Saving their wild rainforest habitat is of vital importance for orangutans on the islands of Borneo and Sumatra. Over the years, there have been many casualties of the interactions between man and ape as these forests dwindle.
One ape that lost his arms escaping from captivity is now finding his way back to the rainforest.
In 2009, at age 4, an orangutan named Kopral made a break for freedom from a cage where he had been cruelly imprisoned as a pet. In the process, he climbed an electrical pole, grabbed live wires, and was electrocuted, eventually losing both arms due to the injury.
Kopral was rescued and rehabilitated by the nonprofit Borneo Orangutan Survival (BOS) and graduated “Forest School,” a training program to prepare him for a return to the wild.
Heartbreakingly, BOS noted how the injured ape was handled: “Thinking that Kopral would die of his injuries, his ‘owners’ waited a week” before bringing him to BOS’s East Kalimantan Orangutan Reintroduction Program.
When Kopral arrived, the staff at BOS were shocked to see the extent of his wounds. “The injuries he had sustained were horrific, his right arm had no flesh left, only bone, and his left arm and both legs were also burnt,” their site explains.
But Kopral showed that he was a fighter and wouldn’t give up despite incredible odds. After tending to his physical injuries, the staff set about helping him learn how to live with his disabilities.
Orangutans by nature are arboreal creatures that spend their whole lives high up in the trees. They spend most of their time finding food, especially their favorite, fresh fruit, and building nests, which they sleep in for just one night before moving on to another spot and starting over.
Of course, while they are doing this, orangutans also need to be able to avoid human captors and natural predators, including Sumatran tigers and clouded leopards. How would Kopral be able to perform these basic tasks of his species without arms?
The challenge was twofold: getting Kopral to use his legs to help make up for his lack of arm strength and providing the right habitat for him to thrive in. Kopral, however, had an iron will to succeed and surprised the “Forest School” staff.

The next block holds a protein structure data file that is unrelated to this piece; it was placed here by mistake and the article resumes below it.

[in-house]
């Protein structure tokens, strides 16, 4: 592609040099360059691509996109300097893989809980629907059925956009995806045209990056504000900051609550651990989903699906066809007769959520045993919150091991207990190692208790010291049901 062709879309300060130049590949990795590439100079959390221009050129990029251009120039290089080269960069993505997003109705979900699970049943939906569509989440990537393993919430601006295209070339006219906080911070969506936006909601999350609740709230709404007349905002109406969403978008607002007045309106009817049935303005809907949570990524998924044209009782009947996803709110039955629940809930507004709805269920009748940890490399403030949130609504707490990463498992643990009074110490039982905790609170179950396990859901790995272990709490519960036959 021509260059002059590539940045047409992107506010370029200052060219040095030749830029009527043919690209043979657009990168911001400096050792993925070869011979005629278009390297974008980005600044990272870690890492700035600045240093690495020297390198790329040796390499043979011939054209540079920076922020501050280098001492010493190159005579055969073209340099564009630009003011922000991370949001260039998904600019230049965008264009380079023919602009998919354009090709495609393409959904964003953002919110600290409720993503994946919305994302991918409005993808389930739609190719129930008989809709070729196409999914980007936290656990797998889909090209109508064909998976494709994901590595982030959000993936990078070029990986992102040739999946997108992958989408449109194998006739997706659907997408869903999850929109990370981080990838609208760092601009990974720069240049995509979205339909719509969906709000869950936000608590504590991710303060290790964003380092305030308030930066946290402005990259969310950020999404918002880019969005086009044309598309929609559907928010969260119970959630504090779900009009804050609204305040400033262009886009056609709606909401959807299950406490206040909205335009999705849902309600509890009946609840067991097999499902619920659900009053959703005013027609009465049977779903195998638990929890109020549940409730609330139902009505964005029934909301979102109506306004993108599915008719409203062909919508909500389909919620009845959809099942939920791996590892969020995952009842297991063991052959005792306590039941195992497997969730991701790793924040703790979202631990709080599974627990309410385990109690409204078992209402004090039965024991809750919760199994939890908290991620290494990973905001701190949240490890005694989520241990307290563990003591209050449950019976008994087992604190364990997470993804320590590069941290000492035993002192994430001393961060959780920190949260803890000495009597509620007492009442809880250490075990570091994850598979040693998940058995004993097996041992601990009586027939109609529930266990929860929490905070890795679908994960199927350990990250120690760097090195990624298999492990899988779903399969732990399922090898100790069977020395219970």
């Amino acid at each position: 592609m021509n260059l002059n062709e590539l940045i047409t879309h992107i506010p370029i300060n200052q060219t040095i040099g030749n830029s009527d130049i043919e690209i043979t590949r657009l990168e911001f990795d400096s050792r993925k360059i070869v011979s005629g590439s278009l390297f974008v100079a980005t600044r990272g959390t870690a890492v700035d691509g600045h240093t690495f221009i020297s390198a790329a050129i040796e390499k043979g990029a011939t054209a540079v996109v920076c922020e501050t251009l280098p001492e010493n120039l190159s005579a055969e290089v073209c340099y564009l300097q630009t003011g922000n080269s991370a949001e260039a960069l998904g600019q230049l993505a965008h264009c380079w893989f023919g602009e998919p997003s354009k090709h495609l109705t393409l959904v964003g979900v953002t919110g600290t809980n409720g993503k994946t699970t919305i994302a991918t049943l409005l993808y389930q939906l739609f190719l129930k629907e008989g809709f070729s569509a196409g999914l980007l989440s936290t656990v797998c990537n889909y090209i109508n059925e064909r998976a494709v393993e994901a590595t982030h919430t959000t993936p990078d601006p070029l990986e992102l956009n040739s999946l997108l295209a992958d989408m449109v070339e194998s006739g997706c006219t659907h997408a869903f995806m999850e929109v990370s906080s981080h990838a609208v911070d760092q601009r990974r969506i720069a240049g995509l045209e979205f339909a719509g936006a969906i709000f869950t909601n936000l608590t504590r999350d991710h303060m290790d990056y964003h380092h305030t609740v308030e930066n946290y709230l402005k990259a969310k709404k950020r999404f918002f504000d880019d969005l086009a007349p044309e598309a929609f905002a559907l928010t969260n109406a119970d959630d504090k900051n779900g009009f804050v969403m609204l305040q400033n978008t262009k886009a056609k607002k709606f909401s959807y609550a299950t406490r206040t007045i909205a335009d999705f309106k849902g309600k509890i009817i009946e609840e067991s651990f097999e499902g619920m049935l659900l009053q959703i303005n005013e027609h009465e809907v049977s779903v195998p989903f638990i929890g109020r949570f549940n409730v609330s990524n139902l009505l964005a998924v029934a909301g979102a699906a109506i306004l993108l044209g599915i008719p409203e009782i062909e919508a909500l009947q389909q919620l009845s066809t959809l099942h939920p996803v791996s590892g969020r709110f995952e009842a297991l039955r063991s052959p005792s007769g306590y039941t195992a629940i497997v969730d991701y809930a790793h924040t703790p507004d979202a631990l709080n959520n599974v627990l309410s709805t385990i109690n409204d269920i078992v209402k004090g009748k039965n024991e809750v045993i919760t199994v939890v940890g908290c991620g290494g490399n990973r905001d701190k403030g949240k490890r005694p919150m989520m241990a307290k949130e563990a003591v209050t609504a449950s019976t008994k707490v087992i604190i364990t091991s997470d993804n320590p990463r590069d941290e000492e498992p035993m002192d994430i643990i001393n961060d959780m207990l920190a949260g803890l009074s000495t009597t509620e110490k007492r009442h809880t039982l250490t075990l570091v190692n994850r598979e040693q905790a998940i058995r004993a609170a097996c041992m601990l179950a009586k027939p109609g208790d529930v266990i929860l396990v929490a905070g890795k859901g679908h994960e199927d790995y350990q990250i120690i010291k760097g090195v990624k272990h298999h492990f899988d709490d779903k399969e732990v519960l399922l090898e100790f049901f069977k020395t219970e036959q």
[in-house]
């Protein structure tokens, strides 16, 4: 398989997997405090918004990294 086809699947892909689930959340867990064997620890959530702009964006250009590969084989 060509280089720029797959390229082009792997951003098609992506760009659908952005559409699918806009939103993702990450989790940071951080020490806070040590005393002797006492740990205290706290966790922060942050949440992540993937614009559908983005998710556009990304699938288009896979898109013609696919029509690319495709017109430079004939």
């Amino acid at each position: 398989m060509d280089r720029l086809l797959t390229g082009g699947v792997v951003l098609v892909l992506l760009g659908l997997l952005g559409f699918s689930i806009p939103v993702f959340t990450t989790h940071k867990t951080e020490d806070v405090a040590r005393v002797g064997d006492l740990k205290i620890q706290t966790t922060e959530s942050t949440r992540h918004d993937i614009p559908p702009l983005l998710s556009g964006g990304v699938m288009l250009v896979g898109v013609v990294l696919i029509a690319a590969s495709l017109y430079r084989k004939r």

“Kopral has exceeded all hopes and expectations and now he’s a cheerful, independent individual whose resilience, nest making skills and ‘can do’ attitude to life make him a role model to his peers,” the website said.
Though his injuries prevent him from being introduced into a fully wild habitat, Kopral has the next best thing: a lifetime stay at the Samboja Lestari island sanctuary, where he gets to run free and forage in a protected forest.
In an even more touching turn of events, Kopral found a friend during his rehabilitation in 2012. An orangutan named Shelton was brought to the Samboja Lestari sanctuary at age 6 after having sustained serious beatings and gunshot wounds from hostile villagers.
Both apes experienced mistreatment at the hands of humans, yet their will to overcome disabilities gave them something in common. “Kopral and Shelton found each other, kindred spirits who are now best friends,” BOS explains.
Unfortunately, more and more orangutans face situations like Kopral and Shelton’s, as deforestation for planting palm oil trees and pulpwood continues at an alarming pace. However, organizations like BOS have been working with local farmers and the Malaysian and Indonesian governments to secure a place for these beautiful apes.
We would love to hear your stories! You can share them with us at firstname.lastname@example.org